Abigail Marsh (Georgetown University)

Two life-defining moments propelled Abigail Marsh toward her current career. Now a professor of psychology and neuroscience at Georgetown University, Marsh experienced an extraordinary act of heroism at age 19 when a stranger intervened after a car accident. A few years later, at a New Year’s Eve party, a very different kind of stranger attacked her and broke her nose when she resisted his groping.

Those two experiences informed her current work as the head of Georgetown’s Laboratory of Social and Affective Science as well as the research that became the subject of her new book: “The Fear Factor: How One Emotion Connects Altruists, Psychopaths, & Everyone In-Between.” The premise, bolstered by Marsh’s brain-imaging research, is that extreme altruists are motivated to commit extraordinary acts of kindness because of their extreme sensitivity to others’ fear. At the other end of the personality spectrum, severe psychopaths, who engage in acts of terror and violence, have an insensitivity to, and inability to recognize, fear in others. In the following Q&A, Marsh discusses the themes in her book.

(This conversation has been edited for length and clarity.)

Q: Talk about the work of your lab. What is social and affective neuroscience?

A: It’s a hybrid discipline developed over the last decade or two when brain imaging became sophisticated enough to answer more exacting questions. It’s using human neuroscience technology to understand questions about human social behavior. A lot of [the research] has to do with emotions and how people respond to each other emotionally, for instance, the sight of other people in distress.

Q: What is altruism?

A: Altruism is not only behavior that helps an individual but it is intended to help them: donating blood, helping a stray animal. With low-cost altruism it’s more difficult to know the motivation, if you’re helping someone because of social norms, but it doesn’t tell us much about you as a person. But people who do extraordinary altruism don’t weigh the risks and costs and so, by definition, it’s not normative.

Q: In your book, you write that altruism “is robustly related to how attuned people are to other’s fears.” Can you explain your theory and how it arose?

A: I actually remember looking at this spreadsheet [of an experiment on altruism] and this measure where we asked people to evaluate another’s appearance — how attractive they were. We either told them we would tell their rating to the person or we would not. It was about how kind you were being to that person. I found a massive correlation between the ability to recognize fear and kindness. And I thought that was so strange, so I followed it up with more studies on altruism and ran across psychopathy research. … I was looking to see if there was any relationship between fear and any kind of empathy. Then I found out how bad [psychopaths] were at recognizing fear.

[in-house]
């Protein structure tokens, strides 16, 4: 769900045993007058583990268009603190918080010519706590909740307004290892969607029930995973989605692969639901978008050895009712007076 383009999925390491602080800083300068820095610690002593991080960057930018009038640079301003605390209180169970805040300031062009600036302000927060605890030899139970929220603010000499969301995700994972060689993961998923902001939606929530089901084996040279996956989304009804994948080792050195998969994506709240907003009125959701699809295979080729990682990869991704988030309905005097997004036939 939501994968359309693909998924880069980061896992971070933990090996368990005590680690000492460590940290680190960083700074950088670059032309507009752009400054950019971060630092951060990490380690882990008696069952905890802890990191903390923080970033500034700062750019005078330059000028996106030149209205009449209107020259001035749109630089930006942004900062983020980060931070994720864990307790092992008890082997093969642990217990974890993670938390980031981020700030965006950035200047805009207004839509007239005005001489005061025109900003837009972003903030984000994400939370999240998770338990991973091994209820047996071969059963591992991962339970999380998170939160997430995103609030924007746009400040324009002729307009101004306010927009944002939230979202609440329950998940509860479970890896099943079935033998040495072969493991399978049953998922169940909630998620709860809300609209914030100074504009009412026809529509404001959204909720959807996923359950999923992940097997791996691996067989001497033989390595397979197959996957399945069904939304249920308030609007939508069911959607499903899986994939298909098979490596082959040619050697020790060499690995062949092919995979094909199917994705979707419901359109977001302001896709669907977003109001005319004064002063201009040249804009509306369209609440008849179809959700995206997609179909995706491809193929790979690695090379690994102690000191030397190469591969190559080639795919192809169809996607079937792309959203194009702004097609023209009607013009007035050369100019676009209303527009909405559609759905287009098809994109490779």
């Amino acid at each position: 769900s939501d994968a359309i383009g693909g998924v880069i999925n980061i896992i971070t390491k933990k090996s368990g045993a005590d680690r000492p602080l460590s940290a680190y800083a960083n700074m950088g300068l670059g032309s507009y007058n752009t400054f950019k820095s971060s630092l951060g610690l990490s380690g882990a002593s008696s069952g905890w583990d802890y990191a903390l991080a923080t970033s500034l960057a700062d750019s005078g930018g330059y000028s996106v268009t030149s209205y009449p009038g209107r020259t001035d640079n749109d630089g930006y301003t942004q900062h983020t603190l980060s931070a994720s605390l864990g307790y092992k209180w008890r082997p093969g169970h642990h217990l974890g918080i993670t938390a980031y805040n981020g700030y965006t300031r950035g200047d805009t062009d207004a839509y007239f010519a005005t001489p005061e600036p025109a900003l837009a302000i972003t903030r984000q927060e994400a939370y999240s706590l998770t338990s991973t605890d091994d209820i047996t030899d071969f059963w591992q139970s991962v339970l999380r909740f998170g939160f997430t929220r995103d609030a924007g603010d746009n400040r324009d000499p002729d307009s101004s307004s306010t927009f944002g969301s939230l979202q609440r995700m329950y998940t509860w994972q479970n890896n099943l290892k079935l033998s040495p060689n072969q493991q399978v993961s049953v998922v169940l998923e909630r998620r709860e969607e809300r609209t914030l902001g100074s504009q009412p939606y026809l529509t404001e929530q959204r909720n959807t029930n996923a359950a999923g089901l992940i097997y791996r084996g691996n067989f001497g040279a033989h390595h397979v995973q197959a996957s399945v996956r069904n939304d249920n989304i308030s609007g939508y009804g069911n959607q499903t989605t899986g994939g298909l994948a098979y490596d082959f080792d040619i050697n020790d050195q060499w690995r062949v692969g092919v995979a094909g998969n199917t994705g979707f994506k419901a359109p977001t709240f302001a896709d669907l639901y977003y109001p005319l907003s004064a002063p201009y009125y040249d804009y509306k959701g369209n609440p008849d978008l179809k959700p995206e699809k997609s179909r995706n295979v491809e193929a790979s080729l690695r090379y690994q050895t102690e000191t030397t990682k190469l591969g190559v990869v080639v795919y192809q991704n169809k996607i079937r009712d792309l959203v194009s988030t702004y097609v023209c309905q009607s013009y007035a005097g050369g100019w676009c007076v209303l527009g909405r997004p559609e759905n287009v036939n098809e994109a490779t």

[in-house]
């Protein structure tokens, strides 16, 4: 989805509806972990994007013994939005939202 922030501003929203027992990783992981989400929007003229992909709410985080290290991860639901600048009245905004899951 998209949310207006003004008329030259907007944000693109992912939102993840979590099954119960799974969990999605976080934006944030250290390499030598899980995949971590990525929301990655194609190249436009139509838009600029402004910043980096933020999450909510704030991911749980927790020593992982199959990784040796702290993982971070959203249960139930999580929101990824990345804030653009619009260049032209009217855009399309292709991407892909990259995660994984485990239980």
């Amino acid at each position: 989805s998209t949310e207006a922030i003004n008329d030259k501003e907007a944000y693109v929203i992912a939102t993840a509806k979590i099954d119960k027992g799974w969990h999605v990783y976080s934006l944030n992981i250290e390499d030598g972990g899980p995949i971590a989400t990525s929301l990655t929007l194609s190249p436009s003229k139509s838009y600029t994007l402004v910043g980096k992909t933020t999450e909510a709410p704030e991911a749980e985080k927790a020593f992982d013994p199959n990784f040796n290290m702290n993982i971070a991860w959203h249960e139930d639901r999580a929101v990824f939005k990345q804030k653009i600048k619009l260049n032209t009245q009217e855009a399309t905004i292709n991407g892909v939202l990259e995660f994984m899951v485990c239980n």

Q: Why are people better at recognizing fear than happiness in facial expressions?

A: It’s not clear why. It may be that happiness is the only positive expression. With happiness recognition you don’t get much variability. It’s also an expression we see much more.

Q: Why is psychopathy more closely associated with a deficit in fear recognition?

A: This is an interesting question. The simplest answer is the empirical data shows us that it’s the case. … I think, the reason is, people who are psychopaths have differences in experiencing fear [compared with non-psychopaths]. They don’t experience it often and so they have trouble recognizing it in others. … Simply noticing when someone is in distress and reacting to it is the most basic form of empathy, and if you can’t get there, then you can’t get to other stuff, like caring.

Q: You write that altruistic kidney donors (those who donate a kidney to a stranger) represent a special group. Why is that?

A: Altruistic kidney donors have two interesting things. They appear to be more caring than average but in addition to that they seem more likely to experience high levels of care for anybody. Most people limit it to family and friends. [With kidney donors] the farther out you go from family and friends, shows that the caring doesn’t drop off. What the origins of that are is not well understood. [Altruistic kidney donors] don’t see the world in terms of “myself.” When they focus on helping someone else they’re not worried about themselves. Worrying about someone else’s welfare really does block out focusing on your own welfare.

One of the things that is revealing about altruists is how they don’t view what they’ve done as extraordinary. They don’t like being called “angels” or “saints.” [For kidney donors] they think not wanting to donate is what needs explaining. I think it really hammers home that we really believe our own experiences  of the world are the norm, which is why it’s hard for us to understand people at the far end of the spectrum.

Clara Barton was a famous battlefield nurse. People thought she was tremendously brave. People thought her fearless. When she was focused on others, though, her fear melted away, which is one way she dealt with depression.

Read more:

Why would someone donate a kidney to a complete stranger?

What music do psychopaths prefer? More Bieber, less Bach

Can science make us more moral?